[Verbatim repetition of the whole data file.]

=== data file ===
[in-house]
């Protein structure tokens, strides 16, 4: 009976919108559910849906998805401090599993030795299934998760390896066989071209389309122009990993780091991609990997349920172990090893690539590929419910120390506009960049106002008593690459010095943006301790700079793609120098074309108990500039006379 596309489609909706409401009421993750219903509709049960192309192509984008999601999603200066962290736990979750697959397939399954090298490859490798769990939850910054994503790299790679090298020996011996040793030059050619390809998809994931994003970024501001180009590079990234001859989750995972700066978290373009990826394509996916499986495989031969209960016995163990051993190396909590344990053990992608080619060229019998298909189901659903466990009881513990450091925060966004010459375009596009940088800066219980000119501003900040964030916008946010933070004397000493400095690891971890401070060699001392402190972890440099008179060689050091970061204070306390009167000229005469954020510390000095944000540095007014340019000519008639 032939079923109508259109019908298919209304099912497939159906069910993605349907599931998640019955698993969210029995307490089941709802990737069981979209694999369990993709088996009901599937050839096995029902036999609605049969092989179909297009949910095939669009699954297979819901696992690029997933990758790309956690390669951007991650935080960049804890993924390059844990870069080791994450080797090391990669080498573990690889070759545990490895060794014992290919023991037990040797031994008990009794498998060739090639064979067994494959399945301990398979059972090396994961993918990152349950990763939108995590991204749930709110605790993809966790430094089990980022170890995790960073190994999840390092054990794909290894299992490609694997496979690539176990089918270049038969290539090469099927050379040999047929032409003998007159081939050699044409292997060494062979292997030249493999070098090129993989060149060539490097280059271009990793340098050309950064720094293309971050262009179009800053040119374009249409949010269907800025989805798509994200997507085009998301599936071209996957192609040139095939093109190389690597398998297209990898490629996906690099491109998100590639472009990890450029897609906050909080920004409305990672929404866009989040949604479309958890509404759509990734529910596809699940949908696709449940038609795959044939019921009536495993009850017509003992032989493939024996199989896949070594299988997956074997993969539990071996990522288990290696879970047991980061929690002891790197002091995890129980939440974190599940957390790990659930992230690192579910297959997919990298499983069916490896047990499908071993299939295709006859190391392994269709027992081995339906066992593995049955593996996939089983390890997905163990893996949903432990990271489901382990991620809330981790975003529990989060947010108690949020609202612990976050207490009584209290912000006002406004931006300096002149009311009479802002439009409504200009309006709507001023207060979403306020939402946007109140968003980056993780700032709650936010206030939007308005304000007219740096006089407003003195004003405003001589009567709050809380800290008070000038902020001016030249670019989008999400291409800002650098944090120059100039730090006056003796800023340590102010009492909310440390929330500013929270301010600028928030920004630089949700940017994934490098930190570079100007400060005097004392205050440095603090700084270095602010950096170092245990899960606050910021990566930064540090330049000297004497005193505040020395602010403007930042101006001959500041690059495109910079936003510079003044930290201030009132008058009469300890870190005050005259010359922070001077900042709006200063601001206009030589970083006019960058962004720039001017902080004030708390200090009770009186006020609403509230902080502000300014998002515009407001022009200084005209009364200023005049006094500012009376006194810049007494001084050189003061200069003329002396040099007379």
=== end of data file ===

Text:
[in-house]
């Protein structure tokens, strides 16, 4: 009976919108559910849906998805401090599993030795299934998760390896066989071209389309122009990993780091991609990997349920172990090893690539590929419910120390506009960049106002008593690459010095943006301790700079793609120098074309108990500039006379 596309489609909706409401009421993750219903509709049960192309192509984008999601999603200066962290736990979750697959397939399954090298490859490798769990939850910054994503790299790679090298020996011996040793030059050619390809998809994931994003970024501001180009590079990234001859989750995972700066978290373009990826394509996916499986495989031969209960016995163990051993190396909590344990053990992608080619060229019998298909189901659903466990009881513990450091925060966004010459375009596009940088800066219980000119501003900040964030916008946010933070004397000493400095690891971890401070060699001392402190972890440099008179060689050091970061204070306390009167000229005469954020510390000095944000540095007014340019000519008639 032939079923109508259109019908298919209304099912497939159906069910993605349907599931998640019955698993969210029995307490089941709802990737069981979209694999369990993709088996009901599937050839096995029902036999609605049969092989179909297009949910095939669009699954297979819901696992690029997933990758790309956690390669951007991650935080960049804890993924390059844990870069080791994450080797090391990669080498573990690889070759545990490895060794014992290919023991037990040797031994008990009794498998060739090639064979067994494959399945301990398979059972090396994961993918990152349950990763939108995590991204749930709110605790993809966790430094089990980022170890995790960073190994999840390092054990794909290894299992490609694997496979690539176990089918270049038969290539090469099927050379040999047929032409003998007159081939050699044409292997060494062979292997030249493999070098090129993989060149060539490097280059271009990793340098050309950064720094293309971050262009179009800053040119374009249409949010269907800025989805798509994200997507085009998301599936071209996957192609040139095939093109190389690597398998297209990898490629996906690099491109998100590639472009990890450029897609906050909080920004409305990672929404866009989040949604479309958890509404759509990734529910596809699940949908696709449940038609795959044939019921009536495993009850017509003992032989493939024996199989896949070594299988997956074997993969539990071996990522288990290696879970047991980061929690002891790197002091995890129980939440974190599940957390790990659930992230690192579910297959997919990298499983069916490896047990499908071993299939295709006859190391392994269709027992081995339906066992593995049955593996996939089983390890997905163990893996949903432990990271489901382990991620809330981790975003529990989060947010108690949020609202612990976050207490009584209290912000006002406004931006300096002149009311009479802002439009409504200009309006709507001023207060979403306020939402946007109140968003980056993780700032709650936010206030939007308005304000007219740096006089407003003195004003405003001589009567709050809380800290008070000038902020001016030249670019989008999400291409800002650098944090120059100039730090006056003796800023340590102010009492909310440390929330500013929270301010600028928030920004630089949700940017994934490098930190570079100007400060005097004392205050440095603090700084270095602010950096170092245990899960606050910021990566930064540090330049000297004497005193505040020395602010403007930042101006001959500041690059495109910079936003510079003044930290201030009132008058009469300890870190005050005259010359922070001077900042709006200063601001206009030589970083006019960058962004720039001017902080004030708390200090009770009186006020609403509230902080502000300014998002515009407001022009200084005209009364200023005049006094500012009376006194810049007494001084050189003061200069003329002396040099007379």